Saturday, June 30, 2012

The act of kindness - an essential trait of leadership




I generally listen to stories - about random acts of kindness. It lasts only that much longer though. It fails to "stick". Suddenly when someone notable or powerful speaks, your ears perk up and you take to their advice and give full attention. It so happened I was privileged enough to sit in an auditorium brimming with co-workers listening to Colin Powell speak. Now I expected a more military-government-defense sort of serious talk.

Now imagine my surprise when he spoke a lot more about kindness than what would be expected from a personality and leader like him. He came across as the most down to earth, ordinary and an honest, straightforward guy and yet he arrested my attention!

Among several great anecdotes he narrated, one stuck with me till date and will do forever. I started reading his book It Worked For Me : In Life and Leadership today and I was pleased to see the same anecdote in one of the chapters. 

Bottomline being kindness is essential for rock solid leadership.
Read why in this excerpt from the book - 

When I was Secretary of State, I slipped away one day from my beautiful office suite and vigilant security guards and snuck down to the garage. The garage is run by contract employees, most of them immigrants and minorities making only a few dollars above minimum wage.

The garage is too small for all the employees' cars. The challenge every morning is to pack them all. The attendants' system is to stack cars one behind the other, so densely packed that there's no room to maneuver. Since number three can't get out until number one and two have left, the evening rush hour is chaos if the lead cars don't exit the garage on time. Inevitably a lot of impatient people have to stand around waiting their turn.

The attendants had never seen a Secretary wandering around the garage before; they though I was lost. (That may be true by then, but I'd never admit it.) They asked if I needed help getting back "home".

"No", I answered. "I just want to look around and chat with you."

They were surprised, but pleased. I asked about the job, where they were from, were there problems with carbon monoxide, and similar small talk. They assured me everything was fine, and we all relaxed and chatted away.

After a while I asked a question that puzzled me: "When the cars come in every morning, how do you decide who ends up first to get out and who ends up second and third?"

They gave each other knowing looks and little smiles. "Mr. Secretary", one of them said, "it kinda goes like this. When you drive in, if you lower the window, look out, smile and you know our name, or you say 'Good morning, how are you?' or something like that you are number one to get out. But if you look just straight ahead and don't show you even see us or that we are doing something for you, well, you are likely to be one of the last to get out."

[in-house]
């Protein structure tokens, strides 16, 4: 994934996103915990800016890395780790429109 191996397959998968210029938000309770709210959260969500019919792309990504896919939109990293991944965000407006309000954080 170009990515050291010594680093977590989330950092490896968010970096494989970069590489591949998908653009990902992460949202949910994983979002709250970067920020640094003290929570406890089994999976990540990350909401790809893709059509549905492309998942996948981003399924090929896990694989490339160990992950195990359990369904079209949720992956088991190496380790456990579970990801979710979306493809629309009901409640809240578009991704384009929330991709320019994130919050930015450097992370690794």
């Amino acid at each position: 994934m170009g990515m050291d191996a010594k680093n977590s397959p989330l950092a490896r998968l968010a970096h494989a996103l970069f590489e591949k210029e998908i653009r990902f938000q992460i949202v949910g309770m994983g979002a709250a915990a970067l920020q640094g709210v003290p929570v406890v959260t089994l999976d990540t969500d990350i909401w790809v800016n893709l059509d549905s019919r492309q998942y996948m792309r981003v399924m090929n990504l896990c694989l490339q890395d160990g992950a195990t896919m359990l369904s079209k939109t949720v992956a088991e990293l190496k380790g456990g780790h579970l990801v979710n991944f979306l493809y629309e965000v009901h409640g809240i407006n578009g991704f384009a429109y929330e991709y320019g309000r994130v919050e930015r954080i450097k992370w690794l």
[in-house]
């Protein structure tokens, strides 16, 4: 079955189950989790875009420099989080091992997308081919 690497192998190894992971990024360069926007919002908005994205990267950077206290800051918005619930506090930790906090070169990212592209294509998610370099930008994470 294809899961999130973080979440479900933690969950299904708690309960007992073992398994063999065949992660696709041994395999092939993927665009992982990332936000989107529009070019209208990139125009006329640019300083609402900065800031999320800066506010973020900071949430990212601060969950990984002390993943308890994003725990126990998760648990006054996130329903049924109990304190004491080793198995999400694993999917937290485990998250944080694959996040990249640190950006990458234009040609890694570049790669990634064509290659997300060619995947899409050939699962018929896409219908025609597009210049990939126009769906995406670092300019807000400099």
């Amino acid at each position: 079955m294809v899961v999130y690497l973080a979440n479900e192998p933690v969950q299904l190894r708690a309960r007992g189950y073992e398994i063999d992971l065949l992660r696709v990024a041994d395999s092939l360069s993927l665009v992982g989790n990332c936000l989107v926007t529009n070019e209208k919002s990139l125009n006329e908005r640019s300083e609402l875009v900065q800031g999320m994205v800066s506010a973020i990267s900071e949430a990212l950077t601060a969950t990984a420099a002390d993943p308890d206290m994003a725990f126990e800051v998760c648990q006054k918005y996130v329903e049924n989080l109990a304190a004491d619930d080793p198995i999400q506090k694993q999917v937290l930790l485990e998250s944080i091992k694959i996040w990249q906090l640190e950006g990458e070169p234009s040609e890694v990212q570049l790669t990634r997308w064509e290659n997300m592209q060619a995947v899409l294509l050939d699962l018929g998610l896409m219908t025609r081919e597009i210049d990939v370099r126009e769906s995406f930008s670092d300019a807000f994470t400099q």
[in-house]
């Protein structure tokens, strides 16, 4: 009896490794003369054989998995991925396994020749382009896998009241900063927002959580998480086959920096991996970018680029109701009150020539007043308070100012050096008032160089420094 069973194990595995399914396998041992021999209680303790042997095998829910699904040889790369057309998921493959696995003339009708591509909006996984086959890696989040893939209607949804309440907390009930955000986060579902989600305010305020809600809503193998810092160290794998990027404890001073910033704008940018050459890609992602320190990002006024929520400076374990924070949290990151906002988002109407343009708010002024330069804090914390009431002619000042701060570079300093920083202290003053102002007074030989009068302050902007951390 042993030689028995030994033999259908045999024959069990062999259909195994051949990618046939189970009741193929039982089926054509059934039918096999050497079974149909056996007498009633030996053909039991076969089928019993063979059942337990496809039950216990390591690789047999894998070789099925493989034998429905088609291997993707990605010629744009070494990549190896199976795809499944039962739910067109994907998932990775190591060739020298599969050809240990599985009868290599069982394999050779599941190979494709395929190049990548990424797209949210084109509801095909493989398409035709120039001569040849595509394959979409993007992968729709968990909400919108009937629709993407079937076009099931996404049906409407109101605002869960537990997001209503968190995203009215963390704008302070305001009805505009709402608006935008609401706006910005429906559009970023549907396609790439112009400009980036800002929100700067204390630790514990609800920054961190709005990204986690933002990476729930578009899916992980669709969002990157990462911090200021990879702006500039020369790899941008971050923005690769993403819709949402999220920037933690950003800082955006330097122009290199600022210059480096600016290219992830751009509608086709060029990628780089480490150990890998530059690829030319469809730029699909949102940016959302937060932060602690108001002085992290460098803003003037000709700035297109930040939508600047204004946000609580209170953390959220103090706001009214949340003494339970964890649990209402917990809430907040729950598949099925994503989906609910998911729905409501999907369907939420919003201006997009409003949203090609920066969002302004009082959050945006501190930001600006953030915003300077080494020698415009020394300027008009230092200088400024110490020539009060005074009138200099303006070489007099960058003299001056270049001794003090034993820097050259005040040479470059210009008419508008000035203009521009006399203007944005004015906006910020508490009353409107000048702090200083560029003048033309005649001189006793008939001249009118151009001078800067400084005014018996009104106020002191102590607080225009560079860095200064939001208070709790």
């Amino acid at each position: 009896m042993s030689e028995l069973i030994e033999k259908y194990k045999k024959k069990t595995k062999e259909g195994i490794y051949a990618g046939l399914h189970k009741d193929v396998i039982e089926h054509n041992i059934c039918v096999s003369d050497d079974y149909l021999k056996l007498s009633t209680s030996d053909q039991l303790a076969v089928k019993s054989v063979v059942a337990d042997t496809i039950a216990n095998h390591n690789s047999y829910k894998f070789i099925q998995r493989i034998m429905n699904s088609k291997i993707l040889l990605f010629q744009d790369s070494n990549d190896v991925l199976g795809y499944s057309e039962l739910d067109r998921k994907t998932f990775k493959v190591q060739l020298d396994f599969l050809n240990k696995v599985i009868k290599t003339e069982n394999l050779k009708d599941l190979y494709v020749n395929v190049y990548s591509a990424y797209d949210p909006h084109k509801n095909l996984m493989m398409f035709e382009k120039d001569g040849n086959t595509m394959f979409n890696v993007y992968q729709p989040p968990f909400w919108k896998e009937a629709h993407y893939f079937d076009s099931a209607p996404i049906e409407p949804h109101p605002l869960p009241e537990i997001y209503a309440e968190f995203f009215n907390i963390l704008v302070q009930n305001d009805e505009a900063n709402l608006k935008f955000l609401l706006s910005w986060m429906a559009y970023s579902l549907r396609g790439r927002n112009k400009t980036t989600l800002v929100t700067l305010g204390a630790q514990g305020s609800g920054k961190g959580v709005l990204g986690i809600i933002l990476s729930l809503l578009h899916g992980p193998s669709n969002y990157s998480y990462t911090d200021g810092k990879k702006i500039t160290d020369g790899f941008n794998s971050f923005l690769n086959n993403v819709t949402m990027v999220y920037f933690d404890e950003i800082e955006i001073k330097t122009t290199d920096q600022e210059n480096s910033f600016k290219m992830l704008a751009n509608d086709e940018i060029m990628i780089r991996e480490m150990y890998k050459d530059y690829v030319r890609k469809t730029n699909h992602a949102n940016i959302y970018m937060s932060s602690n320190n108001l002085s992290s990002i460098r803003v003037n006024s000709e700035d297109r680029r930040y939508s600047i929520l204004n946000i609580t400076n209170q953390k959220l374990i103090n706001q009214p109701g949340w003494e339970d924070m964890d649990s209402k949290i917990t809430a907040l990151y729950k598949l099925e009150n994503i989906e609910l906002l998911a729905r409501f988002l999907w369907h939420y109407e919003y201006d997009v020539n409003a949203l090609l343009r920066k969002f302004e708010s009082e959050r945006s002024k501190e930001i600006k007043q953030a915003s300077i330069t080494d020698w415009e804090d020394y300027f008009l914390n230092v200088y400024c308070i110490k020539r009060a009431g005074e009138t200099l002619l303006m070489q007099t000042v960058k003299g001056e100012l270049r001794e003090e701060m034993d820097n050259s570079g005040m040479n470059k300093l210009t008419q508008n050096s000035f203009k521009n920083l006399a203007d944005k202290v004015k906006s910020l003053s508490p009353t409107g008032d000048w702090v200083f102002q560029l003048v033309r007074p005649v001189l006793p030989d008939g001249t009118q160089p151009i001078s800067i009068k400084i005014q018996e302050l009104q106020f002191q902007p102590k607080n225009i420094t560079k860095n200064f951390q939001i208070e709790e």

I thanked them, smiled, and made my way back to where I had abandoned my now distraught bodyguard. 

At my next staff meeting, I shared this story with my senior leaders. "You can never err by treating everyone in the building with respect, thoughtfulness and a kind word," I told them. "Every one of our employees is an essential employee. Every one of them wants to be viewed that way. And if you treat them that way, they will view you that way. They will not let you down or let you fail. They will accomplish whatever you have put in front of them."

Thursday, June 28, 2012

The Best of Nora Ephron



Nora Ephron was one filmmaker whose storytelling was irresistibly whimsical. It influenced me deeply when I was a kid. She, I think, re-defined the concept of rom-coms (romantic comedies). It made you tear up. It made you love life. It made you bundle those moments of joy and curl up with them. It made every thing sound and look beautiful. Even heartache was presented in wit and humor. I was so besotted by her master storytelling that I would read up her movie screenplays - something I have never done of any other filmmaker's, till date. And to date, I reread some of her non-fiction pieces in The New Yorker - her writing is an eclectic blend of humor, old-fashioned charm, optimism and spirit. 

 

The last movie I saw of hers - Julie & Julia - reminded me of how fond I was of food and cooking, no matter how amateur a cook I am. She took the otherwise mundane scenes and turned them around into remarkable memories. Who would have thought that the scene in When Harry met Sally where Sally drops off Harry at the Washington Square Park arch would be so iconic?

Those are the magic moments of storytelling & cinema - when you look at a scene and it sticks and you wish you lived it!

RIP Nora Ephron.

Here are some of the best articles I have read on Nora Ephron -




(Recommended) All the wonderful pieces Nora wrote for The New Yorker

(Recommended) One of the best comedy scenes in a Nora Ephron movie - The Heartburn - starts at about 0:57 via @MindyKaling




Mindy Kaling walks through her favorite movie - You've Got Mail

(Recommended) Nora Ephron on women, love, happiness, reading, life and death via @brainpicker

And if you are already not overdosed yet, all the #longreads on Nora Ephron :)

And my favorite line of hers:

“Above all, be the heroine of your life, not the victim.”

Sunday, June 17, 2012

I am pissed off for greatness